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Elizabeth Cantwell


A bird runs into a window

Enter: A woman (who looks
like me) staring at the patterns
on a Persian rug __Enter: A stagehand, carrying a

The woman tapes black
construction paper over the mirror When she stares
at the rug and then back at the blacked-
out mirror, neon ghosts of
paisley fractals squirm

A bird runs into a window &
I watch It strikes its beak with its
own beak

Previously Entered: Maurice Blanchot

Maurice Blanchot stands by a desk lamp
in the corner & notes: __It is striking that at
this very moment, when the cadaverous presence

Enter: the woman (who is me) staring at
the reflected patterns on her face__ Enter: the television
projecting a woman (who is not me) staring at
a family photograph and saying
___________& I didn’t

Maurice Blanchot scratches
his head __He writes: __when the cadaverous

presence is the presence
of the unknown before us, the mourned deceased
begins to

A bird runs into a window & I
watch & call it by its cadaver name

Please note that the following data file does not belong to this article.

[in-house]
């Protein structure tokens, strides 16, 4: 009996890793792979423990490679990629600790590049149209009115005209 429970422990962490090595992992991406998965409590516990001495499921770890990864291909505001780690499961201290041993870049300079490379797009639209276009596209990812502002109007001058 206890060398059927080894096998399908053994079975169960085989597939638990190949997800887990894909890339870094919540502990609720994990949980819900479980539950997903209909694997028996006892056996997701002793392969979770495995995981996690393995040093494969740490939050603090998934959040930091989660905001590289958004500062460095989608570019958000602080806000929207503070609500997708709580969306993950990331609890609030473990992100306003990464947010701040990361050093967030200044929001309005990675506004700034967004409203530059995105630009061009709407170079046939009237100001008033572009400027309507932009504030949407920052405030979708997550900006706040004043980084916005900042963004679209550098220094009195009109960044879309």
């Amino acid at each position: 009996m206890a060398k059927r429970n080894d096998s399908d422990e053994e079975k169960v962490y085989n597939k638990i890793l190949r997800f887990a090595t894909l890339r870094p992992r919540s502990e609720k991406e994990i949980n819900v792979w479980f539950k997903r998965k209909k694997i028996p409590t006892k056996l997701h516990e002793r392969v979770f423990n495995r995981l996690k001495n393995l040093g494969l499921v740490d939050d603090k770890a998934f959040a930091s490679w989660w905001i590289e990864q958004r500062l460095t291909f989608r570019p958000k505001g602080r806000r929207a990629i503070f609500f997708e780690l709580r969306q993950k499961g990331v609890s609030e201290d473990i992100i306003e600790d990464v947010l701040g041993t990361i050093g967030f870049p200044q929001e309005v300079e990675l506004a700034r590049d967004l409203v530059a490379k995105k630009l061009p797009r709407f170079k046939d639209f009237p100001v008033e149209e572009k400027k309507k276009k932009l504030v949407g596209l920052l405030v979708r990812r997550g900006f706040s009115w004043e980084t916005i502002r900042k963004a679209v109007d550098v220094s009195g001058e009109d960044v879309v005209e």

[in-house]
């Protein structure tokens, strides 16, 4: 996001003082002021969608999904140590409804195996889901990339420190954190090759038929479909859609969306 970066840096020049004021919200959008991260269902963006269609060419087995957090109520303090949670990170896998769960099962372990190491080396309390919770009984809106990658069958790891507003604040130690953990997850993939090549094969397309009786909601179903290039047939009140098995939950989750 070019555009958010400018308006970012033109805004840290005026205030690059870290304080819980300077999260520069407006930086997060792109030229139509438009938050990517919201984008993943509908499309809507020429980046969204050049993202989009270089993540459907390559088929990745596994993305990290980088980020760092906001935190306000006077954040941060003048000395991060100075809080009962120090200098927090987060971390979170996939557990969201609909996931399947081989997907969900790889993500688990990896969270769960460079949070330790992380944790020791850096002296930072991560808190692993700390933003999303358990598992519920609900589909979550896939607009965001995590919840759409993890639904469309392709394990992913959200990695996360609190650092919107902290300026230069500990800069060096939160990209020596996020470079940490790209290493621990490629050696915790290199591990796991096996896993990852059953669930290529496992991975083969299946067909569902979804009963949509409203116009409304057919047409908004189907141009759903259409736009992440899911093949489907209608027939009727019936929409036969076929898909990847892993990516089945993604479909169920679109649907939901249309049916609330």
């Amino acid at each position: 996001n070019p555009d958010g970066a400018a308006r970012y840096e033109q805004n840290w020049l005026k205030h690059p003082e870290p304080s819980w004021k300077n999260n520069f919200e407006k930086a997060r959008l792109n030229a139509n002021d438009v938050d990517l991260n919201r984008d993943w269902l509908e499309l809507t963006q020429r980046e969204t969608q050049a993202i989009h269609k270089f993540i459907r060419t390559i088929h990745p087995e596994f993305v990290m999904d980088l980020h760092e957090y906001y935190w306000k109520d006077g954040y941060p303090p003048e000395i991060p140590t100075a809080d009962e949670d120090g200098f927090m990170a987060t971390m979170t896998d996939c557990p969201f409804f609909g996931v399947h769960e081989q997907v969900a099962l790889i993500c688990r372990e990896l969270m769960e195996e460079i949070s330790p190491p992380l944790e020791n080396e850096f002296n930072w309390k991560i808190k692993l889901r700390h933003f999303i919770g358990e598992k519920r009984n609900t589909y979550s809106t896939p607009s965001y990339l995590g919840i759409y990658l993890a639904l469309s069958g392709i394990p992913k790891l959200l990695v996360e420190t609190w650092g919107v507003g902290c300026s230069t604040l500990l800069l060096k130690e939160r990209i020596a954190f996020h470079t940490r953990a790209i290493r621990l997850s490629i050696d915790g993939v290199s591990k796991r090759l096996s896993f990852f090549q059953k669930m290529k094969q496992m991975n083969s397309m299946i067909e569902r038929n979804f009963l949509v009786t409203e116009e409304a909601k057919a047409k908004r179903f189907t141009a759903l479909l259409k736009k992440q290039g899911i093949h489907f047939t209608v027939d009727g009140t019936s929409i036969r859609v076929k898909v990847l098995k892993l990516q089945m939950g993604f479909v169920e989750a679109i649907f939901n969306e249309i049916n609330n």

Enter: the woman, the woman, the philosopher, the
bird __They hold mirrors in front

of their faces __They stretch out
their arms __They will never accidentally crash

How else would you touch that othered
___________the mourned deceased begins
___________to resemble himself

(It strikes its arm with its
own arm __It makes a palindrome out of all
its eyes __It lies
in this mirror-plated coffin & talks
of regurgitated worms __I

Exit: me

Elizabeth Cantwell lives in Los Angeles, where she is earning her PhD in Literature and Creative Writing at the University of Southern California. Her poems have recently appeared in such publications as PANK, The Los Angeles Review, La Petite Zine, Indiana Review, and Matter. Her first book, Nights I Let The Tiger Get You, is forthcoming from Black Lawrence Press.